Remembering Keith Jackson: A Visit to Michigan With the Broadcaster


This article was originally published in November 1998. Keith Jackson, who ended up retiring in 2006, died on Friday at 89.

Look around the Big House in the early morn, Keith Jackson said. Feel its emptiness. Then hunker down a while, watch the crowd fill Michigan Stadium, a sea of maize and blue washing over 92 rows of backless benches. Watch the players burst ebulliently from the tunnel. Watch the Michigan Marching Band warm up. They’ve got mommas and daddies as proud as if they were Big Uglies opening holes for scatbacks. Listen to them belt out “Hail! to the conq’ring heroes!” and get chills like those that made Jackson shiver 40 years ago on his first trip here as the University of Washington’s football announcer, a half-dozen years before he went big-time at ABC Sports.

“This is no doubt my favorite place, to see four generations rise up and appreciate it, for the pageantry, the ambience,” said Jackson, standing inside the stadium’s broadcast booth before last Saturday’s game against Penn State. “Michigan has such grandiosity. It has all those all-Americans. You can’t go anywhere without finding a Michigan graduate.”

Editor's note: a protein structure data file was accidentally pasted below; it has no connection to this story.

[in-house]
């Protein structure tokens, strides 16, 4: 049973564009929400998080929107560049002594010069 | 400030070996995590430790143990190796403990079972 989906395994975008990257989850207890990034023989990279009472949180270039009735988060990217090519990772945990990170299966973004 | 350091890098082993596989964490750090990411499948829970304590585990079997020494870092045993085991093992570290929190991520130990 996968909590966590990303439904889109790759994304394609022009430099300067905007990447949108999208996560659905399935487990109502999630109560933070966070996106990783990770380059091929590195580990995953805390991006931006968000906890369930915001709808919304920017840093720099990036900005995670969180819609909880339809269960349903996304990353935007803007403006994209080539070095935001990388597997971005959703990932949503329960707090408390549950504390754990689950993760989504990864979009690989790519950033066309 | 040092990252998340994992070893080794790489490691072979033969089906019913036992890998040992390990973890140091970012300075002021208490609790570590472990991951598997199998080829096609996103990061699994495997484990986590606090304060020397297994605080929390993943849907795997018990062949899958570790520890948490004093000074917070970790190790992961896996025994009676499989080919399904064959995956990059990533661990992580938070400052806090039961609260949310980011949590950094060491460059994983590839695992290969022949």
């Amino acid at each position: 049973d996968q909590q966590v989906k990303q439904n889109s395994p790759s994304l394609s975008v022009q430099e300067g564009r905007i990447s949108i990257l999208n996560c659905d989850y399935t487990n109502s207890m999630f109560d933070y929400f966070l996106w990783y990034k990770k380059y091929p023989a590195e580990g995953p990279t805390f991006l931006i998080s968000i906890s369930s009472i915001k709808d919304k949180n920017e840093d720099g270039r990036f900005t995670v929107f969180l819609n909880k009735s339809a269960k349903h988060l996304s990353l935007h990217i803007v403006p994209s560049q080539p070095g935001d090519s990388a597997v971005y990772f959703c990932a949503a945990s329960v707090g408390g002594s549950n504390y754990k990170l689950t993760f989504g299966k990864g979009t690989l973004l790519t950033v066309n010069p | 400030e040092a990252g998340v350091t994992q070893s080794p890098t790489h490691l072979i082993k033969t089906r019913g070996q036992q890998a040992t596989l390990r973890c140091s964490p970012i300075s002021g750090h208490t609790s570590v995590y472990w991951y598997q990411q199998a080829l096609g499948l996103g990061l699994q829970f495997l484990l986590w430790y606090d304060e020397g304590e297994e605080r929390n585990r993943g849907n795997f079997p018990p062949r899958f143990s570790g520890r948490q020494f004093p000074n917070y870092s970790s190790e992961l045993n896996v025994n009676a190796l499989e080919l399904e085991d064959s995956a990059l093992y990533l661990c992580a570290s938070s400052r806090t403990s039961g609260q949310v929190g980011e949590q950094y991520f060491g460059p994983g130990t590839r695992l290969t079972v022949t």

With retirement from ABC looming after the season, this was the 70-year-old Jackson’s last sojourn to Ann Arbor to call a Michigan game. Nearly three decades since redefining the sound of televised college football with an evocative idiom and a storyteller’s brio, he insists that it is time to see whether the young bucks in his shadow are as talented as they think. “You want to go when it’s time,” he said. “You’re better off if you go a little early.”

Impending retirement has not altered his routine: He studied tape and game notes at home in Sherman Oaks, Calif., wrote in pencil the teaser for the game’s opening sequence, arrived here late Thursday and met the coaches Friday. At one point during Michigan Coach Lloyd Carr’s low-key meeting with Jackson, his booth mate Bob Griese and the sideline reporter Lynn Swann, Carr said, “I don’t see any merit in losing.”

Source: The New York Times